Clearing the fog on military’s plans for Marianas


Editor’s Note: The following is the complete text of public comments submitted by the Alternative Zero Coalition on the revised Divert Activities and Exercises Revised Draft Environmental Impact Statement.

1. The revised draft EIS fails to meet EIS public outreach requirements.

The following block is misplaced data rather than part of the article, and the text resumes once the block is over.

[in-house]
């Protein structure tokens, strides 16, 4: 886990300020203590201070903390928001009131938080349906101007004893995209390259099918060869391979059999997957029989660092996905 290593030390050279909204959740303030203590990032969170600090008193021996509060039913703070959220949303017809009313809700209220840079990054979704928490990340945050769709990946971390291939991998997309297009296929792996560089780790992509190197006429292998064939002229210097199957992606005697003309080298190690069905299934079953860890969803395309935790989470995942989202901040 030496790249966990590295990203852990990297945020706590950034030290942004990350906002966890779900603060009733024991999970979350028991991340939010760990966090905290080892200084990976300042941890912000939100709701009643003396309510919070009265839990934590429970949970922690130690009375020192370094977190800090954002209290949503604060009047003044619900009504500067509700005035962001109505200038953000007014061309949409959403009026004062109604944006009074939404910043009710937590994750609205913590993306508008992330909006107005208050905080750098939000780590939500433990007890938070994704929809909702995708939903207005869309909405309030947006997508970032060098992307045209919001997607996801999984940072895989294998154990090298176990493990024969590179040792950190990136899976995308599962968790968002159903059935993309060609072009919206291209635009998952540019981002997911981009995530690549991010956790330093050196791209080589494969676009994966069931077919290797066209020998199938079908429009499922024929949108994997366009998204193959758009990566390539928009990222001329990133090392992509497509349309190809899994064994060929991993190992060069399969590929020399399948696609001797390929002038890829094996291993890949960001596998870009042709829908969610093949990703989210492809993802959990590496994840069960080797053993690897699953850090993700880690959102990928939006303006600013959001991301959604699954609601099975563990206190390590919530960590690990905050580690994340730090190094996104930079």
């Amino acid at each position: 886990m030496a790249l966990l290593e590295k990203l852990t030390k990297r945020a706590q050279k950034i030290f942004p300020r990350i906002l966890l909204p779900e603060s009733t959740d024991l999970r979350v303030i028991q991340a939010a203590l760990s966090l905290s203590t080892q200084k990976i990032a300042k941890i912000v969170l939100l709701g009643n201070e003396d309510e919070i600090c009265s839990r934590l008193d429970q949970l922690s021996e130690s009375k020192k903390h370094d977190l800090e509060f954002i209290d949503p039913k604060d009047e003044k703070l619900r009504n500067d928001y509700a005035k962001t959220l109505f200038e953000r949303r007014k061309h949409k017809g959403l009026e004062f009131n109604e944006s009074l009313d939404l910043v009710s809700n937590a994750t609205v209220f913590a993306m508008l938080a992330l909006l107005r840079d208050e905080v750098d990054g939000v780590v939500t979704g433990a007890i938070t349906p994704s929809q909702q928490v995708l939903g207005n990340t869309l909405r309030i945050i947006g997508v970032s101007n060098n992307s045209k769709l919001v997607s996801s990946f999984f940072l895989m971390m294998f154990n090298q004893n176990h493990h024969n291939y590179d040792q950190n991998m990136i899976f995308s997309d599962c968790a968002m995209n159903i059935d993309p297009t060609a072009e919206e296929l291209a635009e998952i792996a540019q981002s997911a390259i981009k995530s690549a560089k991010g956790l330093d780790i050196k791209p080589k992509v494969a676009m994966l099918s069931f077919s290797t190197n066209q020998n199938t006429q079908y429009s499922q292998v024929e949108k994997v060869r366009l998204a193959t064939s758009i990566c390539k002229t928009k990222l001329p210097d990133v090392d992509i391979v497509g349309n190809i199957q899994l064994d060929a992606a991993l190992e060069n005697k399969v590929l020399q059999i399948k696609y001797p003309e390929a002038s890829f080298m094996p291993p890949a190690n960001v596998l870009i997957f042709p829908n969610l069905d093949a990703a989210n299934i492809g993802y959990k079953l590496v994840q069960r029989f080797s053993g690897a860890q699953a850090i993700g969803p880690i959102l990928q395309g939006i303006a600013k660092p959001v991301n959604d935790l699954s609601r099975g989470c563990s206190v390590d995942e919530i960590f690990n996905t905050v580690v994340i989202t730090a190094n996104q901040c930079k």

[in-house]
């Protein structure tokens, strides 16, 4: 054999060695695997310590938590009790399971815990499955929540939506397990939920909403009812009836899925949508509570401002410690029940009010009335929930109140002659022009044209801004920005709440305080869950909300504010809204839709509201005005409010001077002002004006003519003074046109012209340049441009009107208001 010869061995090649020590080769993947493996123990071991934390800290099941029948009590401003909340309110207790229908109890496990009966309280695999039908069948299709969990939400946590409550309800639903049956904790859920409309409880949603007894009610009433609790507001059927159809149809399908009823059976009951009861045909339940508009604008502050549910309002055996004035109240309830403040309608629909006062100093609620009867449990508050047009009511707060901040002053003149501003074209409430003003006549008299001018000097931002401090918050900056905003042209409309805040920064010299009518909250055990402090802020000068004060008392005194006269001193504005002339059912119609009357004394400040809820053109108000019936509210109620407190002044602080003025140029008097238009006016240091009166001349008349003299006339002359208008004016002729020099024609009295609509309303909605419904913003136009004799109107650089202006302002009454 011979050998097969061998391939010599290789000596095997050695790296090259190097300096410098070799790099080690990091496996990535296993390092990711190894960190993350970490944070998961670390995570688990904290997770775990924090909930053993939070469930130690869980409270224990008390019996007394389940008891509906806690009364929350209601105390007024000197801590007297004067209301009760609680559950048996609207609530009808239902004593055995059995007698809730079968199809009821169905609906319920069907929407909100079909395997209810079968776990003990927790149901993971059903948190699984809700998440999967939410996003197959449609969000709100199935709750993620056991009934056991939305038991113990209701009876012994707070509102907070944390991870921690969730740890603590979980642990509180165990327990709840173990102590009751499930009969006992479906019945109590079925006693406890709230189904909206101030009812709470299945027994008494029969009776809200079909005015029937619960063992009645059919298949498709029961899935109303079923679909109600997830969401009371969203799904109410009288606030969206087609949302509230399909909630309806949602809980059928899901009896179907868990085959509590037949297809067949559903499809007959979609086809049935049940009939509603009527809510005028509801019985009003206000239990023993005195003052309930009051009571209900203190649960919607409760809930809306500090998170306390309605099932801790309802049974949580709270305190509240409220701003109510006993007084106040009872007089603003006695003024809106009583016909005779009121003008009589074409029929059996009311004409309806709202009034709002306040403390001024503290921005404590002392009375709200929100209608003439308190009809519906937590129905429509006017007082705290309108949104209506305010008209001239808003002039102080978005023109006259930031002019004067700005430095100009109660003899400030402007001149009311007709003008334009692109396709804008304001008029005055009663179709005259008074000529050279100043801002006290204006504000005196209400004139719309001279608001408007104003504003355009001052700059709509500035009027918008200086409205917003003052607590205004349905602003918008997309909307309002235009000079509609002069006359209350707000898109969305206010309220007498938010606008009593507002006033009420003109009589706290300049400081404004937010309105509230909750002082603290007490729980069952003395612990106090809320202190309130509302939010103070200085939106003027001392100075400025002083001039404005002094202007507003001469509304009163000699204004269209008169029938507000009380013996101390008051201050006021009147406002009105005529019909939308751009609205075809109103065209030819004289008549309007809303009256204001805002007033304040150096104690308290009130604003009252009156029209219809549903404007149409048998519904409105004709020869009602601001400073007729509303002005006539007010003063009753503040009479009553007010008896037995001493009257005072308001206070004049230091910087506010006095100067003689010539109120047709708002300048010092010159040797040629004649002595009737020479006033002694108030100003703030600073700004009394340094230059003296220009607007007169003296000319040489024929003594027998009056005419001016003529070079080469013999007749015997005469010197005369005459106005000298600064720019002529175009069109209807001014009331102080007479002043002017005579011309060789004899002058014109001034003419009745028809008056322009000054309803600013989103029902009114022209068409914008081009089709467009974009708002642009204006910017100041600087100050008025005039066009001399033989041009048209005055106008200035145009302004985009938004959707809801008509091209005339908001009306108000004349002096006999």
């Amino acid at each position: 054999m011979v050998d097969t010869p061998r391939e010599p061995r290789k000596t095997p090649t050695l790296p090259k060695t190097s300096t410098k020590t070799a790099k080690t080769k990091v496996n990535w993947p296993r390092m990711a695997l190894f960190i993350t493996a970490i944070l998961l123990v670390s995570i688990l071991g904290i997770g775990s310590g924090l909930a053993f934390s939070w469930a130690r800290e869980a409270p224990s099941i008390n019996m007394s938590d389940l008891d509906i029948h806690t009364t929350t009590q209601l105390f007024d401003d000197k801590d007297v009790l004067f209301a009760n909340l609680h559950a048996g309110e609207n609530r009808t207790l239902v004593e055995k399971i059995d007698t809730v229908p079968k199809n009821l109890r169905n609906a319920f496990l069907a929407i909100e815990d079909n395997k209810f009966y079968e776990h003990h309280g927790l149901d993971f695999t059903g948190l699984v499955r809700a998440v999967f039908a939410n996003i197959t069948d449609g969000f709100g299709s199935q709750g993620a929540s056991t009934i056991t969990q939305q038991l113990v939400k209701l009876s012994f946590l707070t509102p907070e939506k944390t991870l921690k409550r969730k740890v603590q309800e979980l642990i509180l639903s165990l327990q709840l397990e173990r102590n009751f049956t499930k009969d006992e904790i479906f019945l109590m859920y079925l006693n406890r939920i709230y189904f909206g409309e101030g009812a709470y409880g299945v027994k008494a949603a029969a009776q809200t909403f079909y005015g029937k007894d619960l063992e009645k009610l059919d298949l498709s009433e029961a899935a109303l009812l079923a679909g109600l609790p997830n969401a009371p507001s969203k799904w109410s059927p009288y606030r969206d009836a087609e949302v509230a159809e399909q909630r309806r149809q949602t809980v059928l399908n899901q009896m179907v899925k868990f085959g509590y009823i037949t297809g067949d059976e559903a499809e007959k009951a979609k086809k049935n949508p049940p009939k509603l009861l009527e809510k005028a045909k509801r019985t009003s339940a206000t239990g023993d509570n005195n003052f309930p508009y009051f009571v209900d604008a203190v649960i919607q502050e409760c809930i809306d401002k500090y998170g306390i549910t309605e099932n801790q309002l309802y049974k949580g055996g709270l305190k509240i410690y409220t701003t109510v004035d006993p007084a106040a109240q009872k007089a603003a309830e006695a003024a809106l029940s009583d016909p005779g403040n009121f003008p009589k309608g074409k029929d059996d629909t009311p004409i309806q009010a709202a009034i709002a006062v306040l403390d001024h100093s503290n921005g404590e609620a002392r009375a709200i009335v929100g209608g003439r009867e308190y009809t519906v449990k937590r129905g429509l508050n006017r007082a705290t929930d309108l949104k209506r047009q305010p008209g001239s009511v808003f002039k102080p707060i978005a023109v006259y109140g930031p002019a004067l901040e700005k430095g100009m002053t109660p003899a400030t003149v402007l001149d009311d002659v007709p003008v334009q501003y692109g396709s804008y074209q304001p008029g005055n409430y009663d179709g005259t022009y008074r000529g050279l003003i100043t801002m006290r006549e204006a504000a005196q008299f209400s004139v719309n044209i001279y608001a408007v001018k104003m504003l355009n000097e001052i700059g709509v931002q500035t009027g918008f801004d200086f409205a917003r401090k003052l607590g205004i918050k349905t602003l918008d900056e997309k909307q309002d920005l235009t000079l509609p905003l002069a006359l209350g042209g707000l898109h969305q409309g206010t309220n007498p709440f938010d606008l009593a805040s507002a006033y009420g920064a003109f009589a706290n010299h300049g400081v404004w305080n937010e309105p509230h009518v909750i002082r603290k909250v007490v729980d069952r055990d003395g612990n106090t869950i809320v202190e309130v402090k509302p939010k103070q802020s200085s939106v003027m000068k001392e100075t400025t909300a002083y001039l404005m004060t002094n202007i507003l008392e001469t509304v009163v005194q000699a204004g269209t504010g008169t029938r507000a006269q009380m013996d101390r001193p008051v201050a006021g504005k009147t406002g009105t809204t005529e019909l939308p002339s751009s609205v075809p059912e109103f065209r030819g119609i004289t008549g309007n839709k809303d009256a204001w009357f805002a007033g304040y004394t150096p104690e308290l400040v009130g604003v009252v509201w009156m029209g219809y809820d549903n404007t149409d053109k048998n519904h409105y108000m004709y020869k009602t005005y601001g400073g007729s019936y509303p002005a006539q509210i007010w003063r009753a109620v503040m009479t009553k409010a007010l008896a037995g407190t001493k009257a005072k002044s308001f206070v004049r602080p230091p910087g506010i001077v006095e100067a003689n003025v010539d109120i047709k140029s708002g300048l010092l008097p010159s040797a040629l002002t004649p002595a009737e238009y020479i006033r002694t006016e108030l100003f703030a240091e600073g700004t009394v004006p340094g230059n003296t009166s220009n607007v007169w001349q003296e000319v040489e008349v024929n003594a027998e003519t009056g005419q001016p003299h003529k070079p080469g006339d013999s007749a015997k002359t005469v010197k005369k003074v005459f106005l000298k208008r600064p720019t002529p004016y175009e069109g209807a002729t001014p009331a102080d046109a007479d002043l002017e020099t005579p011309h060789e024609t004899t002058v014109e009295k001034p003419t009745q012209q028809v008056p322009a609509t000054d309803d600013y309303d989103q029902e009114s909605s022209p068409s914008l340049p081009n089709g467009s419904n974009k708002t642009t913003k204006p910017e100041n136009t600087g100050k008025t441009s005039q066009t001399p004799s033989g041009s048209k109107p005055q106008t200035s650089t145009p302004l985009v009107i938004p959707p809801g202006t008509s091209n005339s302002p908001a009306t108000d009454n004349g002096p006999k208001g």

The purpose of the National Environmental Protection Act is to promote informed decision-making by federal agencies by making “detailed information concerning significant environmental impacts” available to both agency leaders and the public. The proposed Divert Activities and Exercises are to take place in the Commonwealth of the Northern Mariana Islands where English is a second language for the majority of the public. The majority of the permanent local population are ethnic Chamorro and Refaluwasch (Carolinians). Yet the revised draft EIS is provided only in the English language. This is despite numerous calls in recent years and even recent months for the agencies under the DOD to provide EIS documents in Chamorro and Carolinian languages. The USAF failed to fulfill its requirement under NEPA to inform the public by not providing translations of the EIS in local languages. The consequences of this failure is that many people in the community—those who cannot read English or who have difficulty reading and comprehending materials written in English—cannot understand and evaluate the implications and impacts of the proposed activities. They are effectively disenfranchised and excluded from the NEPA process. The EIS must be redone in local languages with implementation of an effective outreach program designed with measures in place to ensure success.